This blog is a celebration!
Firstly of two incredible sightings that tracker Freddy and I were able to have over the period of two weeks, where some people spend their lives in the bush hoping to witness a similar scene but are never fortunate enough.
Chris Taylor wrote a series of two blogs, Bucket List sightings at Londolozi- Part 1 and Part 2 and while I agree with every one of those sightings on the list, I just feel he left out one that ranger/tracker teams here at Londolozi would for sure want on the list.
At Londolozi, we are incredibly fortunate to have the special leopard viewing that we do, and this allows us to see into the daily lives of these stunning wild cats. There is something remarkable about spending time with leopards going about their daily business and knowing they have chosen to let you see them. Seeing a leopard resting high in the branches of a tree is one of those things that is at the top of the list. Don’t get me wrong, a leopard lying in any kind of tree is extremely beautiful and a sight that should definitely not be taken for granted. However, there are a few trees where it becomes extra, extra special.
As rangers here at Londolozi there are certain trees dotted over the landscape which we drive past on a daily basis only imagining, some of us even say “dreaming” that one day we will look up to the magnificent sight of a leopard draped over one of its branches.
I would say that a large amount of these trees are are stark and sculptured. This means that they are without any leaves or foliage that may either get in the way of a “perfect” photograph or just in the way of a spectacular view, and often the tree has a lot of detail and texture in its branches and trunk. As well as the ability to have a clear plain open sky as the backdrop, no distracting other foliage to get in the shot.
The two sightings that Freddy and I were able to enjoy, were both just by chance and with us being in the right place at the right time. The first as shown above was a magical sighting of the Plaque Rock Female lying in the most beautifully scenic dead tree. This was my last game drive before going on leave and what better way to finish off a good working cycle than with a stunning leopard in a dead knobthorn tree. The second is depicted below and was of the Ximungwe Young Male now resting in another large tree, this time a beautiful textured leadwood.
Now, this for me is the pinnacle of leopard in a tree viewing. The scene is comprised of stunning detail. The rosettes of the leopard’s coat against fissured trunk and limbs of the slowly weathering dead tree.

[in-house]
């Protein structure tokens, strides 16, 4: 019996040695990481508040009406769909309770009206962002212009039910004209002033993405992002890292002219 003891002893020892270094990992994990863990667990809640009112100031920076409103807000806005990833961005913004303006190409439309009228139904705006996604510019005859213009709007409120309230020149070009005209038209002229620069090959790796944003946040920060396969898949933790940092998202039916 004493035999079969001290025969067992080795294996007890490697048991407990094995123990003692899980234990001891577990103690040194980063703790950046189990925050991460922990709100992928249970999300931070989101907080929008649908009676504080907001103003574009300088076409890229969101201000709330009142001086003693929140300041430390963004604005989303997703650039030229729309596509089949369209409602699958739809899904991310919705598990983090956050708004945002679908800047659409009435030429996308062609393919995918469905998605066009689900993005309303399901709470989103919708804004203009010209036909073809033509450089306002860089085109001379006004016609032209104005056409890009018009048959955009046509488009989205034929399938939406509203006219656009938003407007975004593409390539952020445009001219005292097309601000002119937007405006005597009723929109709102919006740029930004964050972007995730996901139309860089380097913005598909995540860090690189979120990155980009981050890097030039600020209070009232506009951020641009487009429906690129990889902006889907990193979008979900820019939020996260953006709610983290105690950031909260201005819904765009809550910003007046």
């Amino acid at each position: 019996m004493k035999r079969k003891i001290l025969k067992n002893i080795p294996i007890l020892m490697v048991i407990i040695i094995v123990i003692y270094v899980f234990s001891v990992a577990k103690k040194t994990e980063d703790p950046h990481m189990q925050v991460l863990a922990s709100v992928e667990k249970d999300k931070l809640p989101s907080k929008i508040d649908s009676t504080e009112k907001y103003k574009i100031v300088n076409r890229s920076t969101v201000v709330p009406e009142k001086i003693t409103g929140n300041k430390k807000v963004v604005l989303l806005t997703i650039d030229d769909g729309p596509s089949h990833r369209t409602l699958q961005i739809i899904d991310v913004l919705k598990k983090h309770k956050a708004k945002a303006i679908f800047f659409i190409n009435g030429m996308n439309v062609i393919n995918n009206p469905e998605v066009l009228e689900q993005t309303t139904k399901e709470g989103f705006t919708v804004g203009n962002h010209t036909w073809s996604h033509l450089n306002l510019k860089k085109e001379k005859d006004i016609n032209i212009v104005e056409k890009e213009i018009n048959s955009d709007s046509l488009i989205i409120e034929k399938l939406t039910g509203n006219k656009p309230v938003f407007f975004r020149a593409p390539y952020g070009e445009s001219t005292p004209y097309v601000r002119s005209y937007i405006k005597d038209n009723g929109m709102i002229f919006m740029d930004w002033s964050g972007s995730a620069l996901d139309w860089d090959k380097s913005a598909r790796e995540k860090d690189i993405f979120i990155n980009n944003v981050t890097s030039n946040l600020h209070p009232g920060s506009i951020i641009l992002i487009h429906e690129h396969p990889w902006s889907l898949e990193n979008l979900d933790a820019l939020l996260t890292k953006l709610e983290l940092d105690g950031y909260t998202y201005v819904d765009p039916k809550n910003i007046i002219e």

The chances of seeing a leopard lying up in this prehistoric leadwood tree are extremely slim, making it that much more desirable. Most times, the reason a leopard is in a tree is that it is either feeding or resting in the same tree that it has stashed a carcass in. It is incredibly uncommon for leopards to hoist their kills into dead trees. The reason being vultures and other scavenging birds would easily see the kill in the leafless tree and draw all unwanted attention to the leopard. In the forms of potentially other leopards following the vultures and stealing the kill, hyenas lurking around the tree making it difficult to descend the tree and rest in the shade, or even lions coming across to investigate and possibly even steal the kill.
Both sightings were absolutely incredible. It is hard to quite explain the feeling around the scene, it is in my eyes a scene of pure beauty. Where the leopard and leadwood compliment each other so well in the eye of a photographer. Having a chance to whiteout the background in a high key shot. I am so grateful that I have been able to live out this dream not just once but twice in such a short space of time and I hope (if you haven’t already) you can all experience it for yourself one day.
Alright, so if you are ever lucky enough to see a leopard lying up in a dead tree, whether it is a dead Knobthorn, Marula, or for me, the most spectacular – an old leadwood tree, enjoy every moment in that sighting. Take as many pictures as you can and cherish the moment.
Below are a number of other stunning scenes captured over the years – a true celebration of leopards in Leadwood’s for your indulgence.
A pretty young playful female found along the river to the east of camp
Having been viewed by vehicles from an early age, this leopard is supremely relaxed around Land Rovers.
He was born in 2009 in a litter of three, with his siblings being the Nanga female and Nyelethi 4:3 male.
A gorgeous female who is found to the east of camp. Easily recognised by her 2:2 spot pattern she is often to be found in Marula trees.
Born in 2016, this male spent his early years in the south-east of Londolozi, but began moving further afield in late 2019.